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Individual Highlight

QUIC-Fire: A Fast, 3-D Simulation Tool for Prescribed Fire Planning

Photo of Orthogonal view of QUIC-Fire (left) and FIRETEC (right) simulation of Eglin Air Force Base prescribed burn at 120 and 300 seconds (top and bottom). Five staggered ignition lines were ignited (from right to left) at rates typical of all-terrain vehicle ignitions at Eglin AFB. Green iso-surfaces are vegetation density, oranges are mass loss rate, and white shades indicate locations of rising plumes. 


Orthogonal view of QUIC-Fire (left) and FIRETEC (right) simulation of Eglin Air Force Base prescribed burn at 120 and 300 seconds (top and bottom). Five staggered ignition lines were ignited (from right to left) at rates typical of all-terrain vehicle ignitions at Eglin AFB. Green iso-surfaces are vegetation density, oranges are mass loss rate, and white shades indicate locations of rising plumes.  Snapshot : QUIC-Fire is the first fast-running 3D-coupled fire-atmosphere model that incorporates high-resolution 3D vegetation structure, interactions between multiple firelines, and fire-atmosphere feedbacks, which are critical for predicting the behavior of complex ignition patterns common on prescribed fires. QUIC-Fire is intended to serve as a core component of a prescribed fire planning tool that will assist land managers in understanding how ignition patterns connect to fire effects and smoke impacts.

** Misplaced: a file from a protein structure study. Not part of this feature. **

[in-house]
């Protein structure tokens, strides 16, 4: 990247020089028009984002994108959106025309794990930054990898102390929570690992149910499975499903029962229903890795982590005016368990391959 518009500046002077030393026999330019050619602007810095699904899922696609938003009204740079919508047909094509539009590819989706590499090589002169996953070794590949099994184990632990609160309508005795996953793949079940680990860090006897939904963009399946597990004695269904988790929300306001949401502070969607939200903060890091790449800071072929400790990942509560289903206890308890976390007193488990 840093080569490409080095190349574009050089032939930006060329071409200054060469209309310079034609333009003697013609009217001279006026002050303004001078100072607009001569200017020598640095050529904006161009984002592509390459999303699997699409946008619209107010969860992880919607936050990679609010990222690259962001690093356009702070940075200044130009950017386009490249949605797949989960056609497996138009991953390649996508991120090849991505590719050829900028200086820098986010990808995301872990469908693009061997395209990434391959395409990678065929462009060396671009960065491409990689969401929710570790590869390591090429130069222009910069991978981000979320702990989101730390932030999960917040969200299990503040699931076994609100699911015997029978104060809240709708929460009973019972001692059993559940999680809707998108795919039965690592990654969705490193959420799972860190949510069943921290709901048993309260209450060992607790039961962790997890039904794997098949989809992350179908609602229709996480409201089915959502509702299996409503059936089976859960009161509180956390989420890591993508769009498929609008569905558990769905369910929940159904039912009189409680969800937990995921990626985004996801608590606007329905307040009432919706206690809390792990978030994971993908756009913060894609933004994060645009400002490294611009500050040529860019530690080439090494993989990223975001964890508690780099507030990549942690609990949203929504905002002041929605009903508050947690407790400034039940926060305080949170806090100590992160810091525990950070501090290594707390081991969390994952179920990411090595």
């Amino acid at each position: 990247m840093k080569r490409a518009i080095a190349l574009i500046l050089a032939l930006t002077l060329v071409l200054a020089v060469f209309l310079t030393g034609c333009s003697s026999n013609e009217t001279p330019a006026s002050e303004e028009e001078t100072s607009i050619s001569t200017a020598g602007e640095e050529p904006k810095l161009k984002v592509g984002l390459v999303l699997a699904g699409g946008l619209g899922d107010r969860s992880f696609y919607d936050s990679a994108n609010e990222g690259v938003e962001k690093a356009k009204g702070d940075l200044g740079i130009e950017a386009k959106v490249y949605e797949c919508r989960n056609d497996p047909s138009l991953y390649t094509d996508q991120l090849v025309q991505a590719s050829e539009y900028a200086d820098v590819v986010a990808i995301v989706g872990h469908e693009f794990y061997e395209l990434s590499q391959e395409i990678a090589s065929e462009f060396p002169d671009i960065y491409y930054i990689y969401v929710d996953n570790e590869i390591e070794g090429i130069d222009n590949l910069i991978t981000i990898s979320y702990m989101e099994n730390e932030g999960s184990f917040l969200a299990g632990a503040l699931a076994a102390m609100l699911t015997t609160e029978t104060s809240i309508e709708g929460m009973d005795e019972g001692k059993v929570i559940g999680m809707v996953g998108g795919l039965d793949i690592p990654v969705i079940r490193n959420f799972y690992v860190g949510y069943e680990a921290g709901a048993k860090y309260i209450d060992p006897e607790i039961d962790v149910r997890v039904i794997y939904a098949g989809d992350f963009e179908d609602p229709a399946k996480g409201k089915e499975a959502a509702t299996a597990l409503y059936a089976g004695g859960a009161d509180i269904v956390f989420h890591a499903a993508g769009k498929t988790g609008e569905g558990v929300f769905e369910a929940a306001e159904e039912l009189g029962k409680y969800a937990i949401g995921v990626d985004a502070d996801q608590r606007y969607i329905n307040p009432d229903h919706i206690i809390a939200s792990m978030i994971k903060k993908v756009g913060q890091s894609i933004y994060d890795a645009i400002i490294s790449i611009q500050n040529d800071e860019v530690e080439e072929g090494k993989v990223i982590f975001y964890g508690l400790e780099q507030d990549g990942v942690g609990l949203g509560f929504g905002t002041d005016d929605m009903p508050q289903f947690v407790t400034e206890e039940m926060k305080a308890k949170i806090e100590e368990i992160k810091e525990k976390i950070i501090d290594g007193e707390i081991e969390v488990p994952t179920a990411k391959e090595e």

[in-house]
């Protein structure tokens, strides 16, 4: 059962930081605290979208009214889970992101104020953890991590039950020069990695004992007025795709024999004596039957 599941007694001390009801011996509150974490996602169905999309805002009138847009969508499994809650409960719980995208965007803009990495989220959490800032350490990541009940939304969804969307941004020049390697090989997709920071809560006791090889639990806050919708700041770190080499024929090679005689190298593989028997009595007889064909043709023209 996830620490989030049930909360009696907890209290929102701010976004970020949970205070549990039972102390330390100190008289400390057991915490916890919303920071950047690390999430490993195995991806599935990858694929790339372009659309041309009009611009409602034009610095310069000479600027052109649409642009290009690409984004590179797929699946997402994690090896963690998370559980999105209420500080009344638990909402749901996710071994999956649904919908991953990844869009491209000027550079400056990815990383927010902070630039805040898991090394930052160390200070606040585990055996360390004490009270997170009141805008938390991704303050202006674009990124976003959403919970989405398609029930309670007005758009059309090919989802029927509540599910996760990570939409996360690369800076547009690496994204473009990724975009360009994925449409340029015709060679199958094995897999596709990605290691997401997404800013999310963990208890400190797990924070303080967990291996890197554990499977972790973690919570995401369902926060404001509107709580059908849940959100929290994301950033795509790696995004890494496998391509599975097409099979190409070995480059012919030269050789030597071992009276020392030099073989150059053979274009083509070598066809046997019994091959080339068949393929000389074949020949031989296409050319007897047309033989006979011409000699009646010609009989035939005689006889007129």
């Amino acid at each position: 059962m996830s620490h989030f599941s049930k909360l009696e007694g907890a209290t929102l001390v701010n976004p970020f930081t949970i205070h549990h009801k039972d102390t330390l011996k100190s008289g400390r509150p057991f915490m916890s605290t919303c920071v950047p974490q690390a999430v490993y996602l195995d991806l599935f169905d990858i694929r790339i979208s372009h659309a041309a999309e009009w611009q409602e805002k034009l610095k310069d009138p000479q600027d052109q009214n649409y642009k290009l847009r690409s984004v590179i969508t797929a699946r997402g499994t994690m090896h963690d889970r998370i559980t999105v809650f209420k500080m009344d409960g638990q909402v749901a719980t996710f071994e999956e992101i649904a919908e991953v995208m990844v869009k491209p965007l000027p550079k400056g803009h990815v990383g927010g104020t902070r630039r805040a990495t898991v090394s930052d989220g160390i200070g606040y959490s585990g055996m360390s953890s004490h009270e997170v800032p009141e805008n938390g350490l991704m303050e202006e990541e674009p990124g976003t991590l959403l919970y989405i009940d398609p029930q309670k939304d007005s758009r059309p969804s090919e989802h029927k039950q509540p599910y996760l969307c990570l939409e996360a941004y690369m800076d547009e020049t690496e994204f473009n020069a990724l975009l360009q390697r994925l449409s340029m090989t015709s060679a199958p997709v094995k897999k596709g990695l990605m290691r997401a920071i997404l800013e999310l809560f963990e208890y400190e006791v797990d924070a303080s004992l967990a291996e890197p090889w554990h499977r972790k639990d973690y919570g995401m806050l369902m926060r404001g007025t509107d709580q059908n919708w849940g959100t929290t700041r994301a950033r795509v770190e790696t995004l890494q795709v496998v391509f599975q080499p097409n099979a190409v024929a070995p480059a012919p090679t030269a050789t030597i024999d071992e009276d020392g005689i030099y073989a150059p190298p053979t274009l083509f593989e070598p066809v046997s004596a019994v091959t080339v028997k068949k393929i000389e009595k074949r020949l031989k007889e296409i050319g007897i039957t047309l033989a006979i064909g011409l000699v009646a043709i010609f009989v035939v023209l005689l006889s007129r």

Principal Investigators(s) :
O'Brien, JosephGoodrick, Scott
Research Station : Southern Research Station (SRS)
Year : 2020
Highlight ID : 1724

Summary

Coupled fire-atmospheric modeling tools are increasingly used to understand the complex and dynamic behavior of wildland fires. But many of these tools require high-performance computing resources. QUIC-Fire is a new fire modeling tool designed to rapidly solve complex fire behavior problems. Unlike other modeling tools, QUIC-Fire can run on a basic laptop. QUIC-Fire can also represent fire atmospheric feedbacks, including those that govern prescribed fire behavior, at relevant scales.  QUIC-Fire was developed so that a broader set of users could explore fire prescriptions and how these prescriptions link to achieving a fire's objectives. QUIC-Fire simulates how fuel structure influences local winds and fire behavior in a similar manner as the state of the art computational fluid dynamics wildfire model, FIRETEC, developed at Los Alamos National Laboratory. QUIC-Fire uses 3D fuels inputs similar to this model. Results comparing fire behavior metrics between QUIC-Fire and FIRETEC show strong agreement. QUIC-Fire's ability to simulate the response to both ignition patterns and a temporally and spatially variable fire environment without the computational expense of fluid dynamics solutions was a critical design feature.

Forest Service Partners

External Partners

 
  • Rodman Linn, S. Brambilla, and M.J. Brown - Los Alamos National Laboratory
  •  Kevin Hiers - Tall Timbers Research Station